WASHINGTON, D.C. — Count Senator Rob Portman among those Republican U.S. Senators going on the record to say they will not challenge the vote this week of the Electoral College.
“The Constitution created a system for electing the President through the Electoral College that ensures the people and the states hold the power, not Congress. I cannot support allowing Congress to thwart the will of the voters,” Portman said in a statement.
“I voted for President Trump, campaigned for him as one of his Ohio co-chairs, and believe his policies are better for Ohio and America,” he said. “But after two months of recounts and legal challenges, not a single state recount changed a result and, of the dozens of lawsuits filed, not one found evidence of fraud or irregularities widespread enough to change the result of the election. This was the finding of numerous Republican-appointed judges and the Trump Administration’s own Department of Justice. Every state has now weighed in and certified its electoral slate based on its vote and the process set out in the Constitution.”
"The only time this was attempted in the past 70 years was in 2005 when Democrats objected to the electors from my home state of Ohio, hoping to give the presidency to John Kerry instead of George W. Bush," Portman noted.
“I stood in opposition to Democrats then, saying Congress should not ‘obstruct the will of the American people.’ I was concerned then that Democrats were establishing a dangerous precedent where Congress would inappropriately assert itself to try to reverse the will of the voters. I cannot now support Republicans doing the same thing,” he said.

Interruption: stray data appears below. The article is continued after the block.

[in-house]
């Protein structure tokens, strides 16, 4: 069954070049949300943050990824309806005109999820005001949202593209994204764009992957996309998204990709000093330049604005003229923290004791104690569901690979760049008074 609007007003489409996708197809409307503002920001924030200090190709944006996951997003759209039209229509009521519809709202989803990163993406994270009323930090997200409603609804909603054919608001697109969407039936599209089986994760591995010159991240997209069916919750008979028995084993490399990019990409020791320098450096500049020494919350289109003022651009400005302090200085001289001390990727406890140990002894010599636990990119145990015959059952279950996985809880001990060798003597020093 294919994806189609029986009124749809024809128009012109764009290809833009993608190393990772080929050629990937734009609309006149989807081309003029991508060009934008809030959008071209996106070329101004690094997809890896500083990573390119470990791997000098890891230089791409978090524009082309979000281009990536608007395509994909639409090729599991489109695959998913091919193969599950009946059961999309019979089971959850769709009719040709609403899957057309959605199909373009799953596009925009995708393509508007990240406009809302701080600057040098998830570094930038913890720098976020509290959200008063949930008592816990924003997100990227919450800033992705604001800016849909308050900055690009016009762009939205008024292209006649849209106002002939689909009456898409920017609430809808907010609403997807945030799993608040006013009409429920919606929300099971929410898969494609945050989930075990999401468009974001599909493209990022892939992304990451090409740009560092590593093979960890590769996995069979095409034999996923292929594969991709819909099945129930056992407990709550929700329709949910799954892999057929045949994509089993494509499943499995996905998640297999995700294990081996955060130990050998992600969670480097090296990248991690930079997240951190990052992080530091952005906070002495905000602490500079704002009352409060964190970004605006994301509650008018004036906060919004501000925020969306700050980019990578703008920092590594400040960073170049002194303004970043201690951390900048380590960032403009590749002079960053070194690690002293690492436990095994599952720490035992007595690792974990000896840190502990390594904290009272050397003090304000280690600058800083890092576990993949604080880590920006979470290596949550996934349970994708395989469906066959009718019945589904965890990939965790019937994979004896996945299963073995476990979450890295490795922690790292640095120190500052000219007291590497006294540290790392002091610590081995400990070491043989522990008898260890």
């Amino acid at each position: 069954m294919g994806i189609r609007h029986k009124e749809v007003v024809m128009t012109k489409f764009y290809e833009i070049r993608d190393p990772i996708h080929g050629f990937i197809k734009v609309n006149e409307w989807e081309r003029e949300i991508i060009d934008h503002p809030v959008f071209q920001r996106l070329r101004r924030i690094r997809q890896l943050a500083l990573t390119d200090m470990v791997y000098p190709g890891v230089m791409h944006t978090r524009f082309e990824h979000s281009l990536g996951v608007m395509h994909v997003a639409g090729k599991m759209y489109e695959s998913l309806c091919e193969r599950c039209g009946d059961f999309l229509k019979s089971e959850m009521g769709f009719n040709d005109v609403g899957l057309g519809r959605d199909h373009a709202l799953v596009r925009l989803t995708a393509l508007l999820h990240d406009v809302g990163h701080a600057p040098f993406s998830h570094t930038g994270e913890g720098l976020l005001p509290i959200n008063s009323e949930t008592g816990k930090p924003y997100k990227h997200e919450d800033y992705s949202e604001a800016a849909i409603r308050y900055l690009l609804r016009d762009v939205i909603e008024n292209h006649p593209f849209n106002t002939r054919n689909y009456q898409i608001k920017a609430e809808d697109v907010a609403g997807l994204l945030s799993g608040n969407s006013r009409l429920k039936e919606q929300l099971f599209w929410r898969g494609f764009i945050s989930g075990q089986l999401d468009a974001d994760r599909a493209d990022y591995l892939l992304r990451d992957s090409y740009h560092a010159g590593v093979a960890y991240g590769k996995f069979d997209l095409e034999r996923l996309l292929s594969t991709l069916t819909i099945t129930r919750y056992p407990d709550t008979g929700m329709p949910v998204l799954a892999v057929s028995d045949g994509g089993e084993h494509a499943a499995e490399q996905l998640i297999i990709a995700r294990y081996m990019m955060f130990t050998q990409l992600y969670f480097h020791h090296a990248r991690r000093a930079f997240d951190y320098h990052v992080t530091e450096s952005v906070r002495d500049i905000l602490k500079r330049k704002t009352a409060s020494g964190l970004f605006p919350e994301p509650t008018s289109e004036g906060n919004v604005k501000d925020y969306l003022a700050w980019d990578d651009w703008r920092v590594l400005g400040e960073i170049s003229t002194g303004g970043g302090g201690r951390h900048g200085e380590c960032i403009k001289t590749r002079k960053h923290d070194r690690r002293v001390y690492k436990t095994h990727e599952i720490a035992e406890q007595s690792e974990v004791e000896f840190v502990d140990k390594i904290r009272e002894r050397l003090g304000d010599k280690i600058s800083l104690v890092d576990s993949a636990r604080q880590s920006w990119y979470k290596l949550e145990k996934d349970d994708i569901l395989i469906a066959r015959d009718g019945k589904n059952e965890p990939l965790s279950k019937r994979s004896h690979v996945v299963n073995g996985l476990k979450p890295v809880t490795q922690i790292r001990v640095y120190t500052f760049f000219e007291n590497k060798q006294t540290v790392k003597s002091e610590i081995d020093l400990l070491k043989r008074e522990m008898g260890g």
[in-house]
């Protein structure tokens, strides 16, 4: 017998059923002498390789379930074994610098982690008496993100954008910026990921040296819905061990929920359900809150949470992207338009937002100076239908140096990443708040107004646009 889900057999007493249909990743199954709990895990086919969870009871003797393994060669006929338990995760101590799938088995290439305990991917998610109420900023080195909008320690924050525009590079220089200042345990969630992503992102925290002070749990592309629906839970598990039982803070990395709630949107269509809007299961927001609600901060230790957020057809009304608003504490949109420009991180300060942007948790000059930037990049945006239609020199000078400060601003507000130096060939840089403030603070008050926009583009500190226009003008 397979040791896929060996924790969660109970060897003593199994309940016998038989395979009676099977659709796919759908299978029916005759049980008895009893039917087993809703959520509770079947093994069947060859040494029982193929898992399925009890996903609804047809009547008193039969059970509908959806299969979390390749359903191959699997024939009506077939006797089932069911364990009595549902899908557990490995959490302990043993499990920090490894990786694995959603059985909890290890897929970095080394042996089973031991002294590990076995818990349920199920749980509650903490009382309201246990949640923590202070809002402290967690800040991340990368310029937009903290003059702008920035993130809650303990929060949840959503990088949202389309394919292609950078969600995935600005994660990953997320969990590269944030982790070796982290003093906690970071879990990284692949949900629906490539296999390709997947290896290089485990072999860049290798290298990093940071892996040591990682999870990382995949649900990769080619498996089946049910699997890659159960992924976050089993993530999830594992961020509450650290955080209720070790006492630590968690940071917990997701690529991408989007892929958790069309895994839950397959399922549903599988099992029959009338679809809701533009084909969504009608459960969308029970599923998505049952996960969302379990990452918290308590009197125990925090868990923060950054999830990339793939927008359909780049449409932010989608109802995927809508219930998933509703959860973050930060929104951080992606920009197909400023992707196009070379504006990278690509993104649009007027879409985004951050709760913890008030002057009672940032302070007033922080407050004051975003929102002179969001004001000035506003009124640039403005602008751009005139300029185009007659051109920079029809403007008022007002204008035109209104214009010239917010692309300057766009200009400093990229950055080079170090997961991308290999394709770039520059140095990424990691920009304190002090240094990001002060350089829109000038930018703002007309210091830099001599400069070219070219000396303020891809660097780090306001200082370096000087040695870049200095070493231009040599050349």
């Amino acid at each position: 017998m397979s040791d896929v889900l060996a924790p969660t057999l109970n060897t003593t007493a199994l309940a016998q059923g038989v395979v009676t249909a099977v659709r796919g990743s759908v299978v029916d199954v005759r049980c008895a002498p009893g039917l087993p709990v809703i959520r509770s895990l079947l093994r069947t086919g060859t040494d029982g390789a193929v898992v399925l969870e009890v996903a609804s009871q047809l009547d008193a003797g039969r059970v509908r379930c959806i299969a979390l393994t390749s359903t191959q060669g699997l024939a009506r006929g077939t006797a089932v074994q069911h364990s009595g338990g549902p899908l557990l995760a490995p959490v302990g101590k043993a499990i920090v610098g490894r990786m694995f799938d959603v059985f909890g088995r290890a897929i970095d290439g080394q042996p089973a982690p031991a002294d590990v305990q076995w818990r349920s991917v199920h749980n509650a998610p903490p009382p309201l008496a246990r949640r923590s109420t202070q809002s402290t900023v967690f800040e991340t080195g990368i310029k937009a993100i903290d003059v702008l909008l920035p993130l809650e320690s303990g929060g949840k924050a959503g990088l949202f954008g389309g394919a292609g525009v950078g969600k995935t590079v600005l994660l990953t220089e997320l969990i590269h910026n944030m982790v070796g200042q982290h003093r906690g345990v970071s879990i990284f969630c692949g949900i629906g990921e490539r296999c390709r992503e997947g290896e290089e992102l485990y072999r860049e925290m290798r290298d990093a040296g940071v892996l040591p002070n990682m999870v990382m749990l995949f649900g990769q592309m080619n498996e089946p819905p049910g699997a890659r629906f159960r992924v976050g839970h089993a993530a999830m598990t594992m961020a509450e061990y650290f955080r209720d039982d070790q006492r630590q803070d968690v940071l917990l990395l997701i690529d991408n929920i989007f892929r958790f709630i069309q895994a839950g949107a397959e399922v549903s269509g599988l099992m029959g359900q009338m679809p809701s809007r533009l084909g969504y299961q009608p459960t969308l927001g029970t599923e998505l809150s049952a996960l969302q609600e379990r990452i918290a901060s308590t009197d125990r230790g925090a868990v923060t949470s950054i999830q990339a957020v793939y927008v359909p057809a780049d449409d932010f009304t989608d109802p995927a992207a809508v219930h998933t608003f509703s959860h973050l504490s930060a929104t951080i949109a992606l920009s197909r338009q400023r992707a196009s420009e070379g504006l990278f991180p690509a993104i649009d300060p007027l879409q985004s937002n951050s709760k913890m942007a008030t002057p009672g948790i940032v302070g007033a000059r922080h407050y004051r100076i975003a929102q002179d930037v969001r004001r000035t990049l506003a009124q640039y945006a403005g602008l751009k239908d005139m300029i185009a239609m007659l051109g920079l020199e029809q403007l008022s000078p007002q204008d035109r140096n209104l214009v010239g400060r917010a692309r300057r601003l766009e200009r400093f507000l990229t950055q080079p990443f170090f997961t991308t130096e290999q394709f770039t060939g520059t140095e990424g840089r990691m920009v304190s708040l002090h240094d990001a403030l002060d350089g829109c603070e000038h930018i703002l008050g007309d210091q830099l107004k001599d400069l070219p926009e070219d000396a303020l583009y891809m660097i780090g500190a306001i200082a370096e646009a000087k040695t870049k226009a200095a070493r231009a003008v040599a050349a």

That 2005 effort was led by the late Congresswoman Stephanie Tubbs Jones of Cleveland.
"This is my opportunity as a Member of Congress to stand up on behalf of the people of Ohio,” she said at the time, standing with California Senator Barbara Boxer.
"There was a lot of controversy about the Ohio vote in 2004,” said News 5 Political Analyst Dr. Tom Sutton of Baldwin Wallace University. “A lot of it having to do with some of the same concerns today that polling places had been closed, that a lot of people who had been registered to vote for that election supposedly weren't on the voter rolls. There were some very long lines and some polling places were closed for people who hadn't voted yet."
The difference was that John Kerry was not a party to it, he had long before conceded. It was largely a symbolic effort on the congresswoman's part to bring attention to voting irregularities.
"You know what if I were assured that there could be a real debate on voter reform, I may not have been as quick to say to Senator Boxer we need to file this objection," Rep. Tubbs Jones said in 2005.
Here in Ohio, there were changes after 2004 that gave birth to no-excuse absentee voting by mail and in-person early voting that put the state in a much better position to handle the challenges of voting in a pandemic that other states went to school on.
"We saw local Boards of Elections and state Secretaries of State, but in place the procedures that appeared to be strong, very sound and withstood all of the different court challenges that have been filed by the Trump campaign since Election Day,” Sutton said.